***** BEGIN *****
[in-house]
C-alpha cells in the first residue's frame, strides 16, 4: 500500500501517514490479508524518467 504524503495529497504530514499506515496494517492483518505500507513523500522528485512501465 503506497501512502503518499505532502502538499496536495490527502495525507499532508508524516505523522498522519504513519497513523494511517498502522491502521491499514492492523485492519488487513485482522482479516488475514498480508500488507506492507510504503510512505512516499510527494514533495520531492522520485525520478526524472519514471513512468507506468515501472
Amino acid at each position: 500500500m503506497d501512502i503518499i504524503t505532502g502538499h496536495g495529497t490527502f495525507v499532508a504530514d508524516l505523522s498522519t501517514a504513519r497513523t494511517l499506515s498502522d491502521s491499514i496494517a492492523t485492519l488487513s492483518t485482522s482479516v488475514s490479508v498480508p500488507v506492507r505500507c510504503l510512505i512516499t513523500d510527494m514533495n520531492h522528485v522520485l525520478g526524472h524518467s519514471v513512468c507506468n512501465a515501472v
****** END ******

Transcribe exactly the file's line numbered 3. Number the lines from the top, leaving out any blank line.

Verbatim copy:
Amino acid at each position: 500500500m503506497d501512502i503518499i504524503t505532502g502538499h496536495g495529497t490527502f495525507v499532508a504530514d508524516l505523522s498522519t501517514a504513519r497513523t494511517l499506515s498502522d491502521s491499514i496494517a492492523t485492519l488487513s492483518t485482522s482479516v488475514s490479508v498480508p500488507v506492507r505500507c510504503l510512505i512516499t513523500d510527494m514533495n520531492h522528485v522520485l525520478g526524472h524518467s519514471v513512468c507506468n512501465a515501472v